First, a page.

Numbers in Central Tarahumara

Learn numbers in Central Tarahumara

Knowing numbers in Central Tarahumara is probably one of the most useful things you can learn to say, write and understand in Central Tarahumara. Learning to count in Central Tarahumara may appeal to you just as a simple curiosity or be something you really need. Perhaps you have planned a trip to a country where Central Tarahumara is the most widely spoken language, and you want to be able to shop and even bargain with a good knowledge of numbers in Central Tarahumara.

It's also useful for guiding you through street numbers. You'll be able to better understand the directions to places and everything expressed in numbers, such as the times when public transportation leaves. Can you think of more reasons to learn numbers in Central Tarahumara?

The Central Tarahumara language (Rarámuri) is a Mexican indigenous language of the Uto-Aztecan language family, spoken in the Mexican state of Chihuahua, and more precisely in Southwestern Chihuahua, by about 55,000 people, the Tarahumara. On this page, we use Wes Shoemaker’s spelling updated in 2016.Due to lack of data, we can only count accurately up to 100 in Central Tarahumara. Please contact me if you can help me counting up from that limit.

List of numbers in Central Tarahumara

Here is a list of numbers in Central Tarahumara. We have made for you a list with all the numbers in Central Tarahumara from 1 to 20. We have also included the tens up to the number 100, so that you know how to count up to 100 in Central Tarahumara. We also close the list by showing you what the number 1000 looks like in Central Tarahumara.

  • 1) bilé
  • 2) okuá
  • 3) bikiyá
  • 4) nawó
  • 5) malí
  • 6) usani
  • 7) kicháo
  • 8) osánawó
  • 9) kímakoi
  • 10) makoi
  • 11) makoi miná bilé
  • 12) makoi miná okuá
  • 13) makoi miná bikiyá
  • 14) makoi miná nawó
  • 15) makoi miná malí
  • 16) makoi miná usani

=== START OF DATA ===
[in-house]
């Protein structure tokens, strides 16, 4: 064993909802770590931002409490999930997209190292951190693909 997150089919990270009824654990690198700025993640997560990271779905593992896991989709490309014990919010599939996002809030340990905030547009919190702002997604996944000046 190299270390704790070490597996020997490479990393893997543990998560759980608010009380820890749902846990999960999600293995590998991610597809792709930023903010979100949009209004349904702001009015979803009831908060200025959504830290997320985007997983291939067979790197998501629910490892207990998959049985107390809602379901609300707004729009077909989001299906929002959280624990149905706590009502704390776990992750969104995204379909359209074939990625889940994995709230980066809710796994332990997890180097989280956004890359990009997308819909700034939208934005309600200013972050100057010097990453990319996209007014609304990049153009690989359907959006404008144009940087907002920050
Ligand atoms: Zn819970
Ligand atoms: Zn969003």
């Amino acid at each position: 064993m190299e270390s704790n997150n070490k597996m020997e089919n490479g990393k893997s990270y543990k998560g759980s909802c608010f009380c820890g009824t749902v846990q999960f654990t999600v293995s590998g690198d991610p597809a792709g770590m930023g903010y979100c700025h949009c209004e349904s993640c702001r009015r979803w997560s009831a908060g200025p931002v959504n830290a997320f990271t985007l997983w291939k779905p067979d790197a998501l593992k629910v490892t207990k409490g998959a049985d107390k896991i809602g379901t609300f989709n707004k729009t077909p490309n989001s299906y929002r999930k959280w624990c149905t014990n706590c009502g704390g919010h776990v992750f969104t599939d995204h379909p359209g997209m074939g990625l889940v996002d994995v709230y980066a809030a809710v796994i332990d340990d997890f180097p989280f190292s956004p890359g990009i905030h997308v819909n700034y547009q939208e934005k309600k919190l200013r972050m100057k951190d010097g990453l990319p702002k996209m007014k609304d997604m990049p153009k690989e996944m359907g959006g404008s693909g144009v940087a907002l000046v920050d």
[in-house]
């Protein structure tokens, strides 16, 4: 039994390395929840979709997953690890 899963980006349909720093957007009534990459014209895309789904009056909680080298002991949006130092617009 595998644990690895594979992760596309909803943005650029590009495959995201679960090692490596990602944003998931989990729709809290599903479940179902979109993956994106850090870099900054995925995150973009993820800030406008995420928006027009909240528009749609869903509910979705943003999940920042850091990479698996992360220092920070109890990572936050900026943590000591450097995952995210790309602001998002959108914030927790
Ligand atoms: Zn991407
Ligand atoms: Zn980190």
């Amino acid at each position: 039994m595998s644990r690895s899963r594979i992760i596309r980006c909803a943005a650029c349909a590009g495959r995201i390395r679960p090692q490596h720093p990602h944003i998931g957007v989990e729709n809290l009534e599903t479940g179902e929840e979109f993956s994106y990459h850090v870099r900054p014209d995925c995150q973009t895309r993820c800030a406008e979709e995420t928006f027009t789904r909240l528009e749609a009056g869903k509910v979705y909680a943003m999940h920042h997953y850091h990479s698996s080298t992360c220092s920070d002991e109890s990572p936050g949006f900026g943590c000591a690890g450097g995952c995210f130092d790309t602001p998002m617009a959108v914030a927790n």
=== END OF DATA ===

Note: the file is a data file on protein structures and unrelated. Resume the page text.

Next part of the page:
• 17) makoi miná kicháo
  • 18) makoi miná osánawó
  • 19) makoi miná kímakoi
  • 20) osámakoi
  • 30) baisá makoi
  • 40) nawosa makoi
  • 50) malisa makoi
  • 60) usansa makoi
  • 70) kicháosa makoi
  • 80) osánawosa makoi
  • 90) kimakoisa makoi
  • 100) bilé siento
  • 1,000) bilé mil

Numbers in Central Tarahumara: Central Tarahumara numbering rules

Each culture has specific peculiarities that are expressed in its language and its way of counting. The Central Tarahumara is no exception. If you want to learn numbers in Central Tarahumara you will have to learn a series of rules that we will explain below. If you apply these rules you will soon find that you will be able to count in Central Tarahumara with ease.

The way numbers are formed in Central Tarahumara is easy to understand if you follow the rules explained here. Surprise everyone by counting in Central Tarahumara. Also, learning how to number in Central Tarahumara yourself from these simple rules is very beneficial for your brain, as it forces it to work and stay in shape. Working with numbers and a foreign language like Central Tarahumara at the same time is one of the best ways to train our little gray cells, so let's see what rules you need to apply to number in Central Tarahumara

  • Numbers from one to nine are specific words, namely bilé [1], okuá [2], bikiyá [3], nawó [4], malí [5], usani [6], kicháo [7], osánawó [8], and kímakoi [9] (meaning ten minus one).
  • Tens are formed by putting the multiplier digit before the word for ten, except for ten, twenty and thirty: makoi [10], osámakoi [20] (meaning second ten), baisá makoi [30] (third ten), nawosa makoi [40], malisa makoi [50], usansa makoi [60], kicháosa makoi [70], osánawosa makoi [80], and kimakoisa makoi [90] (tenth ten, minus ten).
  • In compound numerals, the ten is put first, then the word miná (meaning plus), then the digit (e.g.: makoi miná bilé [11], osámakoi miná usani [26]).
  • One hundred is bilé siento (from the Spanish ciento, hundred), and one thousand is bilé mil (from the Spanish mil, thousand).
  • Tarahumara Dictionary (in Spanish)
  • Numbers in different languages